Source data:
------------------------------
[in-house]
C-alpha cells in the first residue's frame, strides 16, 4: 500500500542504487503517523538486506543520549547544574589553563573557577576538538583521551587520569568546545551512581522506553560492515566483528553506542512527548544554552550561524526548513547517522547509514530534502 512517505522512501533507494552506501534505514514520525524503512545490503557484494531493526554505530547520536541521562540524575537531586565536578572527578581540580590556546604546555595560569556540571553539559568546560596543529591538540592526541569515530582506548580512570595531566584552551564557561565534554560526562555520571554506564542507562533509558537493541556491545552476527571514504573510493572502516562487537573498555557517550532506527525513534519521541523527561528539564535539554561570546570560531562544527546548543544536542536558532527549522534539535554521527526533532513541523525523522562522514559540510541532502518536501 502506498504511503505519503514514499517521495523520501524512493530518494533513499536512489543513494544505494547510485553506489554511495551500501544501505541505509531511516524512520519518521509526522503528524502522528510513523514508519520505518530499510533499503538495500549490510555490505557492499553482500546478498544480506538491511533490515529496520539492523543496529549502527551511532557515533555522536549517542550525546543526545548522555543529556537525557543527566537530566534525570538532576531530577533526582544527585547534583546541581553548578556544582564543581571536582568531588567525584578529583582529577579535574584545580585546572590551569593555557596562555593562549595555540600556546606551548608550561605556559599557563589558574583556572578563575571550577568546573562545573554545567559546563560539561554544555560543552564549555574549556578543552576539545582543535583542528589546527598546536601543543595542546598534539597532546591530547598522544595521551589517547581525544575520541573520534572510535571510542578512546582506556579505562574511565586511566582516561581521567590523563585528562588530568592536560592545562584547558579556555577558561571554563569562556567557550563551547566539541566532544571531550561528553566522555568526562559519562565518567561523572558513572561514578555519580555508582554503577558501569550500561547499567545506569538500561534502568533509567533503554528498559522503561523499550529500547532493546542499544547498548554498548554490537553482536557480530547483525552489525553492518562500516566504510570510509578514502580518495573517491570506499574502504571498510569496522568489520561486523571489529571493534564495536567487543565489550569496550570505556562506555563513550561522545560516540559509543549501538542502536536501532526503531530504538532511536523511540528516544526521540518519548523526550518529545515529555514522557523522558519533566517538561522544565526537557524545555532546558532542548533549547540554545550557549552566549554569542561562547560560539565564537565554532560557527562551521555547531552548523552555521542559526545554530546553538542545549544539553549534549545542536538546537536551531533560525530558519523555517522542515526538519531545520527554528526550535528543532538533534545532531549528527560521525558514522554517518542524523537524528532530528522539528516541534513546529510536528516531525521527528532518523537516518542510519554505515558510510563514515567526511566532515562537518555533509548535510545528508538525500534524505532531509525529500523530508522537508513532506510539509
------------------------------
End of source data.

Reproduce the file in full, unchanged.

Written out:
[in-house]
C-alpha cells in the first residue's frame, strides 16, 4: 500500500542504487503517523538486506543520549547544574589553563573557577576538538583521551587520569568546545551512581522506553560492515566483528553506542512527548544554552550561524526548513547517522547509514530534502 512517505522512501533507494552506501534505514514520525524503512545490503557484494531493526554505530547520536541521562540524575537531586565536578572527578581540580590556546604546555595560569556540571553539559568546560596543529591538540592526541569515530582506548580512570595531566584552551564557561565534554560526562555520571554506564542507562533509558537493541556491545552476527571514504573510493572502516562487537573498555557517550532506527525513534519521541523527561528539564535539554561570546570560531562544527546548543544536542536558532527549522534539535554521527526533532513541523525523522562522514559540510541532502518536501 502506498504511503505519503514514499517521495523520501524512493530518494533513499536512489543513494544505494547510485553506489554511495551500501544501505541505509531511516524512520519518521509526522503528524502522528510513523514508519520505518530499510533499503538495500549490510555490505557492499553482500546478498544480506538491511533490515529496520539492523543496529549502527551511532557515533555522536549517542550525546543526545548522555543529556537525557543527566537530566534525570538532576531530577533526582544527585547534583546541581553548578556544582564543581571536582568531588567525584578529583582529577579535574584545580585546572590551569593555557596562555593562549595555540600556546606551548608550561605556559599557563589558574583556572578563575571550577568546573562545573554545567559546563560539561554544555560543552564549555574549556578543552576539545582543535583542528589546527598546536601543543595542546598534539597532546591530547598522544595521551589517547581525544575520541573520534572510535571510542578512546582506556579505562574511565586511566582516561581521567590523563585528562588530568592536560592545562584547558579556555577558561571554563569562556567557550563551547566539541566532544571531550561528553566522555568526562559519562565518567561523572558513572561514578555519580555508582554503577558501569550500561547499567545506569538500561534502568533509567533503554528498559522503561523499550529500547532493546542499544547498548554498548554490537553482536557480530547483525552489525553492518562500516566504510570510509578514502580518495573517491570506499574502504571498510569496522568489520561486523571489529571493534564495536567487543565489550569496550570505556562506555563513550561522545560516540559509543549501538542502536536501532526503531530504538532511536523511540528516544526521540518519548523526550518529545515529555514522557523522558519533566517538561522544565526537557524545555532546558532542548533549547540554545550557549552566549554569542561562547560560539565564537565554532560557527562551521555547531552548523552555521542559526545554530546553538542545549544539553549534549545542536538546537536551531533560525530558519523555517522542515526538519531545520527554528526550535528543532538533534545532531549528527560521525558514522554517518542524523537524528532530528522539528516541534513546529510536528516531525521527528532518523537516518542510519554505515558510510563514515567526511566532515562537518555533509548535510545528508538525500534524505532531509525529500523530508522537508513532506510539509